When Nicolas Copernicus first theorized that the Sun was the center of the Solar System, NOT THE EARTH, complicated models of the planets were discounted. Putting the Sun and the center allowed astronomers to calculate the distances of Mercury and Venus from the Sun. In this activity, students will duplicate what earlier astronomers like Copernicus and Kepler discovered. The first two pages of this activity are intended to be duplicated in quantity for the class. Since a drawing compass must be used, it is suggested that the drawing students will make should be done with a sheet of cardboard underneath so as to NOT mar the desk top. Be certain to stress that students use very sharp pencils and that the circle they generate should ONLY TOUCH the angle for the planet in one spot (not two). At that spot they should place a dot to represent the planet.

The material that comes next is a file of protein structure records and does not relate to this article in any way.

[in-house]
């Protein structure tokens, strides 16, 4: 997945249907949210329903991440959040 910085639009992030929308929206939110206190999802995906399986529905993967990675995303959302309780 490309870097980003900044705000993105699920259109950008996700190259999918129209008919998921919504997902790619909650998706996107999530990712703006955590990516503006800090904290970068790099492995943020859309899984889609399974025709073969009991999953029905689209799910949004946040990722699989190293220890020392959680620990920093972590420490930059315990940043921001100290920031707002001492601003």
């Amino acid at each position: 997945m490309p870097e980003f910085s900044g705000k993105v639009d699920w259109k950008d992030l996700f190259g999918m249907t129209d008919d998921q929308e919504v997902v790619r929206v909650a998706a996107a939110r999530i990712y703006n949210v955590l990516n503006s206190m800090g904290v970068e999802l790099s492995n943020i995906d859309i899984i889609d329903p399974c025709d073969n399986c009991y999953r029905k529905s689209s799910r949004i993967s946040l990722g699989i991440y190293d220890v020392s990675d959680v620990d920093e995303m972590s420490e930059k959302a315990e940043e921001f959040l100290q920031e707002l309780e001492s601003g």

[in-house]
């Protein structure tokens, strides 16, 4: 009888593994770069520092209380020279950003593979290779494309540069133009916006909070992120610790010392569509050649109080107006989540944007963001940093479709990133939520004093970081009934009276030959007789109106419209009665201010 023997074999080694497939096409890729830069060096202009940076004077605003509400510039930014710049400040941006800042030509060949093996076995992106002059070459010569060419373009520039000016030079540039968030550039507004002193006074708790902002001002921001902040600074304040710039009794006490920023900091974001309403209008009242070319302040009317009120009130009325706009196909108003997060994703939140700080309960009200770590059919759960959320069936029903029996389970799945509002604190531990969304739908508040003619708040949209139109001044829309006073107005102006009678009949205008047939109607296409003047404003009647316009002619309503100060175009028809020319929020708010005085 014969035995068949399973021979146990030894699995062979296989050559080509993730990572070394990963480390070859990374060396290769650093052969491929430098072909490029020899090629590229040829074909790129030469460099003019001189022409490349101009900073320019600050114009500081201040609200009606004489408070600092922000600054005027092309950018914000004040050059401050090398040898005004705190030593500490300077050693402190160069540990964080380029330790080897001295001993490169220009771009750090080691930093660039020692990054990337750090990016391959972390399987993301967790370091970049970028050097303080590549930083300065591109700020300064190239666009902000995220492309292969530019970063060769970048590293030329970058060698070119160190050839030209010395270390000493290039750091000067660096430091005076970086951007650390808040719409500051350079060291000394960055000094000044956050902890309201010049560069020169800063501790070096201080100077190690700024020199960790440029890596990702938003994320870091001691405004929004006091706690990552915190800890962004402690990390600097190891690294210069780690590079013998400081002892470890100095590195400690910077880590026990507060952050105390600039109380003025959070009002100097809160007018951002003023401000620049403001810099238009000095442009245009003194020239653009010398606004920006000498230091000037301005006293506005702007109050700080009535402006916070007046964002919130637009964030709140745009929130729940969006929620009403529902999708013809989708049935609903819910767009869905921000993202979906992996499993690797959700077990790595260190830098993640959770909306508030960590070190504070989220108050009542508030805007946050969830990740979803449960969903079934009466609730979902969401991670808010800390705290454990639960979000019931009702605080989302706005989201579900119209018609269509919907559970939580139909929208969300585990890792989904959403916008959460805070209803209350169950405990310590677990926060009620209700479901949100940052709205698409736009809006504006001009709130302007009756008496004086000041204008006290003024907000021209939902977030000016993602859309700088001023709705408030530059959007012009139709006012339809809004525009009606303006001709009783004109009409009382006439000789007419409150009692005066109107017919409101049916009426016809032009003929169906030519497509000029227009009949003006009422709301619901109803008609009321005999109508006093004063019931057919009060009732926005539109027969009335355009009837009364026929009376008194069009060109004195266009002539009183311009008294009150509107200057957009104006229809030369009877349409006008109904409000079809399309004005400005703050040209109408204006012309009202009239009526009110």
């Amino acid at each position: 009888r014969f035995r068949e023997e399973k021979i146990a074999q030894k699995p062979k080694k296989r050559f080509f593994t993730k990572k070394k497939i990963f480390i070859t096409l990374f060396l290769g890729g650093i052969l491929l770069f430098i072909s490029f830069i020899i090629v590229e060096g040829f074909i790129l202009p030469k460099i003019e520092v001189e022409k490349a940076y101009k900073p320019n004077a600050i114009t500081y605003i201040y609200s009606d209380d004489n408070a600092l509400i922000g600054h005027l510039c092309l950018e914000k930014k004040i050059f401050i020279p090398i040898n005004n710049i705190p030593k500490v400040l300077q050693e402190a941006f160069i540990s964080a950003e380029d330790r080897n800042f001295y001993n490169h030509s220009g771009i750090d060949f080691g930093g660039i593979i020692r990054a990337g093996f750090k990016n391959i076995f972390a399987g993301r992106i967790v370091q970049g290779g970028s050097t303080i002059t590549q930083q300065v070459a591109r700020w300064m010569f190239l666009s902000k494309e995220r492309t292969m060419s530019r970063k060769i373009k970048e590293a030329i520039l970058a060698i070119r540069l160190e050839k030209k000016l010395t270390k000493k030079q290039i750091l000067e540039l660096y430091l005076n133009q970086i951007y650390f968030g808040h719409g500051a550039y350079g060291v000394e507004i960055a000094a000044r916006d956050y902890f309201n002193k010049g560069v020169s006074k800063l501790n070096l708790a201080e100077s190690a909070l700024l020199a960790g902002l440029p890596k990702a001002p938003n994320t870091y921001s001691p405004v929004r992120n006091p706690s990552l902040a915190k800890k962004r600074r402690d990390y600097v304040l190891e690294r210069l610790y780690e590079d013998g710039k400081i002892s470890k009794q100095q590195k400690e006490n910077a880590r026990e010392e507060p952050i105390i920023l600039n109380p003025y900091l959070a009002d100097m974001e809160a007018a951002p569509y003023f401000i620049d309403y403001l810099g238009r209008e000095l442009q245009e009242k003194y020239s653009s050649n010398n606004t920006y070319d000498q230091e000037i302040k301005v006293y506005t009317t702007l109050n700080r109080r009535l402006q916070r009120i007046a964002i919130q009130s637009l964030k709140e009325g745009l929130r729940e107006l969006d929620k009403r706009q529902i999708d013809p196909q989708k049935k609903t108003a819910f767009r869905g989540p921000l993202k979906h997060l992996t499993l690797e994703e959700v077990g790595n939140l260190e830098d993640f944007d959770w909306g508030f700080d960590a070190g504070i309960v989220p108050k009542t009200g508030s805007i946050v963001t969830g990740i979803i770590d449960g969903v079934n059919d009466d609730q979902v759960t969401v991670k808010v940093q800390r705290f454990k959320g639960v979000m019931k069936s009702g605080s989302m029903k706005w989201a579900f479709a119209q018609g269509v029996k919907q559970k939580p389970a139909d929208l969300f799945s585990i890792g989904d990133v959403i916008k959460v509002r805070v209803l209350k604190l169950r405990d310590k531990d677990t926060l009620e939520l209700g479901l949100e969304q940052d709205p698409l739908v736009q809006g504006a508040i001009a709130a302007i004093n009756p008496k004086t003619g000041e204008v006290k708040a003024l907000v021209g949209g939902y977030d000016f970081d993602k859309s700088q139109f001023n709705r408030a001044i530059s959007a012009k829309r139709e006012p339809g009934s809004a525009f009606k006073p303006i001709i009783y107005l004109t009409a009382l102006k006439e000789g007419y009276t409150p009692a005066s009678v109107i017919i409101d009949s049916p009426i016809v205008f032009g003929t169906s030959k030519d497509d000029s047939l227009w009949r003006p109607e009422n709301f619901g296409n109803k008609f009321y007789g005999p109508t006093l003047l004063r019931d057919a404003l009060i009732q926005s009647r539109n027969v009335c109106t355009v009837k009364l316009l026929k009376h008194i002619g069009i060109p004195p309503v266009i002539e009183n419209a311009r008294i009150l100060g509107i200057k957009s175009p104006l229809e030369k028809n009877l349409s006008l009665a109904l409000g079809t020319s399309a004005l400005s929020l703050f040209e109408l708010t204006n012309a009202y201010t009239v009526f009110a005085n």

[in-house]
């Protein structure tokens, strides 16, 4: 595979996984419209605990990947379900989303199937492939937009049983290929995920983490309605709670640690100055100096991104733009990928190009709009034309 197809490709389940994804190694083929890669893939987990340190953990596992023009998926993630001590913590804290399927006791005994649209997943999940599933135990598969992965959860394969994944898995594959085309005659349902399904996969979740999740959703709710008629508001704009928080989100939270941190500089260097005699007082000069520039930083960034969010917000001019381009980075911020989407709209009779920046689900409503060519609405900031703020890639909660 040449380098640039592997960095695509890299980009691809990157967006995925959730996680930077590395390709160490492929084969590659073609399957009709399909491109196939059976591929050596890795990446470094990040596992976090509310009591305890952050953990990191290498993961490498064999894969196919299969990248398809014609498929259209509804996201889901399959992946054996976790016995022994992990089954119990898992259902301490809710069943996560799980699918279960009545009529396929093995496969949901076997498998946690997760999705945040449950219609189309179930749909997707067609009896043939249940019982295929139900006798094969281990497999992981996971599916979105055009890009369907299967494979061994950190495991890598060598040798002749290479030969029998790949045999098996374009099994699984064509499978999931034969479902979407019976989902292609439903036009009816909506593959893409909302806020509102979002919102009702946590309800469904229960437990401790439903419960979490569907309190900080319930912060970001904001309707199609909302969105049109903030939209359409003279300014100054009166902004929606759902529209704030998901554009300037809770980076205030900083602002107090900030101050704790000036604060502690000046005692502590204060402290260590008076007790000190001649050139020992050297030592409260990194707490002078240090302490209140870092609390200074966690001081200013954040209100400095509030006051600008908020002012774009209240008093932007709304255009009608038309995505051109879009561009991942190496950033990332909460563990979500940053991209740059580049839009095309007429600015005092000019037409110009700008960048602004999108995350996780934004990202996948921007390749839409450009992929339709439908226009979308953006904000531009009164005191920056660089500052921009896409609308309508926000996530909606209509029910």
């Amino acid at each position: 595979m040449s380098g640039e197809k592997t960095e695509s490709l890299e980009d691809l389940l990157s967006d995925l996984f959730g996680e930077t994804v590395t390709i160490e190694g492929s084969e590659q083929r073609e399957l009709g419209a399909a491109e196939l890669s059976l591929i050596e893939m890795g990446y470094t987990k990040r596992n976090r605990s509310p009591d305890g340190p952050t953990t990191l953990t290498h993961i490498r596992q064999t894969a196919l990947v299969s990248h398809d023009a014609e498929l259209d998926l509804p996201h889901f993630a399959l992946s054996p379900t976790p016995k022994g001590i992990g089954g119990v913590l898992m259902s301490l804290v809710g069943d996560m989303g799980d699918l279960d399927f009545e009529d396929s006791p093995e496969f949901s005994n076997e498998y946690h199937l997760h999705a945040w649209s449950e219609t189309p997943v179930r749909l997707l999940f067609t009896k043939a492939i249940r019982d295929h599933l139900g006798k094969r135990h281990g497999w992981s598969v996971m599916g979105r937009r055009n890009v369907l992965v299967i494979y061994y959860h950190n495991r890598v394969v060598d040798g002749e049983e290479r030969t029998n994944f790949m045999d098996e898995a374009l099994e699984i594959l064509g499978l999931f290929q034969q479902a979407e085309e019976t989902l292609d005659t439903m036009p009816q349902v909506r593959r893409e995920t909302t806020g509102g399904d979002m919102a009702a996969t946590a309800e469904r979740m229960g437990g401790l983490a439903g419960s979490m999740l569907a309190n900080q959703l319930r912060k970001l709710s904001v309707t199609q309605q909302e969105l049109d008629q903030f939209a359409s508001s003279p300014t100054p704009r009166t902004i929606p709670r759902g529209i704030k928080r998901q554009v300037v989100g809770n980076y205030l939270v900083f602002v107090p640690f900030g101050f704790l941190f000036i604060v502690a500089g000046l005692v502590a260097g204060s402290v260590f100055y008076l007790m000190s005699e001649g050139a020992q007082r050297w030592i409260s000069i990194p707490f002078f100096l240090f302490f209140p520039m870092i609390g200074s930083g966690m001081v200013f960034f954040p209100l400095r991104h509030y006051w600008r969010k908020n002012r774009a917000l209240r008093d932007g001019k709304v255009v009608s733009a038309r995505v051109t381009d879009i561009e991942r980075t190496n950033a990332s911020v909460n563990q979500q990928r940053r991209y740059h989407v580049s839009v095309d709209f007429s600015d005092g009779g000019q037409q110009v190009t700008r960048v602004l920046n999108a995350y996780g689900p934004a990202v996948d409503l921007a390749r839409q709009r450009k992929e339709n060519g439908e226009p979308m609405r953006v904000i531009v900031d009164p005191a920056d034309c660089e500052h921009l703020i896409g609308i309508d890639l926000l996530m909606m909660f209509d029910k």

An additional part of this activity has the students checking the accuracy of their work by using a formula to calculate percentage of error. The last three pages of this activity are in a cream color and are intended as answer sheets for the teacher.